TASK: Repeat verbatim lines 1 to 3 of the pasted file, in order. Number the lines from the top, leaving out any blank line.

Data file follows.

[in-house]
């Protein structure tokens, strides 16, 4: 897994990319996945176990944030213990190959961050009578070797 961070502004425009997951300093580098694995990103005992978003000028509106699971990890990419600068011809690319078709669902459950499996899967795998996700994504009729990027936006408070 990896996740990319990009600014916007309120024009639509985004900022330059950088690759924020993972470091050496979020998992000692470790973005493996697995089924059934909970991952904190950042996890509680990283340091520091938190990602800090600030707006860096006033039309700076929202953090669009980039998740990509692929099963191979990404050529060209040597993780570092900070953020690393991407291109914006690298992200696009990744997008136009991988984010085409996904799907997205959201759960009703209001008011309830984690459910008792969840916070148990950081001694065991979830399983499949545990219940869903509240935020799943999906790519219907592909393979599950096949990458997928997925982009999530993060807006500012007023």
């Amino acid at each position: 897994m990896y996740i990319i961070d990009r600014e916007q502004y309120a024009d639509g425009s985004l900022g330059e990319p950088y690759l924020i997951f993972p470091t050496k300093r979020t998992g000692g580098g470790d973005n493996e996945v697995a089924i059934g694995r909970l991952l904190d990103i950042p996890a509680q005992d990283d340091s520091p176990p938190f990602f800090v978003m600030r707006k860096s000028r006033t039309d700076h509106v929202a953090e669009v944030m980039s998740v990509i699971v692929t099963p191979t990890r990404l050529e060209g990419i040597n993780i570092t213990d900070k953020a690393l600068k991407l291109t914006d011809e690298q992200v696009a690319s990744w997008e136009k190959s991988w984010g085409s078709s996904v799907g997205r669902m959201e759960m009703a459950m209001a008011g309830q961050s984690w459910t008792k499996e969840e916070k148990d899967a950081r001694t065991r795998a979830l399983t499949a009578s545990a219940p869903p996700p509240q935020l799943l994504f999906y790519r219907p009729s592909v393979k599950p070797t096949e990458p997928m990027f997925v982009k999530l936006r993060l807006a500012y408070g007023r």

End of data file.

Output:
[in-house]
């Protein structure tokens, strides 16, 4: 897994990319996945176990944030213990190959961050009578070797 961070502004425009997951300093580098694995990103005992978003000028509106699971990890990419600068011809690319078709669902459950499996899967795998996700994504009729990027936006408070 990896996740990319990009600014916007309120024009639509985004900022330059950088690759924020993972470091050496979020998992000692470790973005493996697995089924059934909970991952904190950042996890509680990283340091520091938190990602800090600030707006860096006033039309700076929202953090669009980039998740990509692929099963191979990404050529060209040597993780570092900070953020690393991407291109914006690298992200696009990744997008136009991988984010085409996904799907997205959201759960009703209001008011309830984690459910008792969840916070148990950081001694065991979830399983499949545990219940869903509240935020799943999906790519219907592909393979599950096949990458997928997925982009999530993060807006500012007023």
């Amino acid at each position: 897994m990896y996740i990319i961070d990009r600014e916007q502004y309120a024009d639509g425009s985004l900022g330059e990319p950088y690759l924020i997951f993972p470091t050496k300093r979020t998992g000692g580098g470790d973005n493996e996945v697995a089924i059934g694995r909970l991952l904190d990103i950042p996890a509680q005992d990283d340091s520091p176990p938190f990602f800090v978003m600030r707006k860096s000028r006033t039309d700076h509106v929202a953090e669009v944030m980039s998740v990509i699971v692929t099963p191979t990890r990404l050529e060209g990419i040597n993780i570092t213990d900070k953020a690393l600068k991407l291109t914006d011809e690298q992200v696009a690319s990744w997008e136009k190959s991988w984010g085409s078709s996904v799907g997205r669902m959201e759960m009703a459950m209001a008011g309830q961050s984690w459910t008792k499996e969840e916070k148990d899967a950081r001694t065991r795998a979830l399983t499949a009578s545990a219940p869903p996700p509240q935020l799943l994504f999906y790519r219907p009729s592909v393979k599950p070797t096949e990458p997928m990027f997925v982009k999530l936006r993060l807006a500012y408070g007023r």